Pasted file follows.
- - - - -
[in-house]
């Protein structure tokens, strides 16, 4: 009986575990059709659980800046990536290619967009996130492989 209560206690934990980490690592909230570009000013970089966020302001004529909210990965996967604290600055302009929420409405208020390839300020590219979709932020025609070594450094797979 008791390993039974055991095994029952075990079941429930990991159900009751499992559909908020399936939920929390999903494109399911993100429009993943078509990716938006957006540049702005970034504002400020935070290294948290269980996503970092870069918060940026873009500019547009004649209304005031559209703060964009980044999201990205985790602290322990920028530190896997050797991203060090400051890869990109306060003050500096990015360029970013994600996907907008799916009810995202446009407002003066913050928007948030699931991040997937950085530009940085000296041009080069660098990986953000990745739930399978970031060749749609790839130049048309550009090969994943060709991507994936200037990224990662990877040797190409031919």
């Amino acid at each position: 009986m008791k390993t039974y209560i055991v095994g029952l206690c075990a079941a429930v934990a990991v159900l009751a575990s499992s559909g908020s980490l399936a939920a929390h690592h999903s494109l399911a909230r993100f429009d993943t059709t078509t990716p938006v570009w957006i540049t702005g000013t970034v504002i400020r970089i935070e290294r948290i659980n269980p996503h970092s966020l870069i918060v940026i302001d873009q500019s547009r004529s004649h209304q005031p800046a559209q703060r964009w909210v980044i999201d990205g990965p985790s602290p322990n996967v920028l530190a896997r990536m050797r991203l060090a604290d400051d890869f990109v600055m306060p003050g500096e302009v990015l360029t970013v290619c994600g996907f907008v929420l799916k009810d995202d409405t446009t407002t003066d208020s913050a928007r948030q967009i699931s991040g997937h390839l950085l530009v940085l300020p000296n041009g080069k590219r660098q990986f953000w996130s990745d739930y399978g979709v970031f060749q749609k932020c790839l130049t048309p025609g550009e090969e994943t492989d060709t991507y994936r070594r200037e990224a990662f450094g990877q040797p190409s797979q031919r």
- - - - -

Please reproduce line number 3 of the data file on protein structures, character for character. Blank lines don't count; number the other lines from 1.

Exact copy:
């Amino acid at each position: 009986m008791k390993t039974y209560i055991v095994g029952l206690c075990a079941a429930v934990a990991v159900l009751a575990s499992s559909g908020s980490l399936a939920a929390h690592h999903s494109l399911a909230r993100f429009d993943t059709t078509t990716p938006v570009w957006i540049t702005g000013t970034v504002i400020r970089i935070e290294r948290i659980n269980p996503h970092s966020l870069i918060v940026i302001d873009q500019s547009r004529s004649h209304q005031p800046a559209q703060r964009w909210v980044i999201d990205g990965p985790s602290p322990n996967v920028l530190a896997r990536m050797r991203l060090a604290d400051d890869f990109v600055m306060p003050g500096e302009v990015l360029t970013v290619c994600g996907f907008v929420l799916k009810d995202d409405t446009t407002t003066d208020s913050a928007r948030q967009i699931s991040g997937h390839l950085l530009v940085l300020p000296n041009g080069k590219r660098q990986f953000w996130s990745d739930y399978g979709v970031f060749q749609k932020c790839l130049t048309p025609g550009e090969e994943t492989d060709t991507y994936r070594r200037e990224a990662f450094g990877q040797p190409s797979q031919r």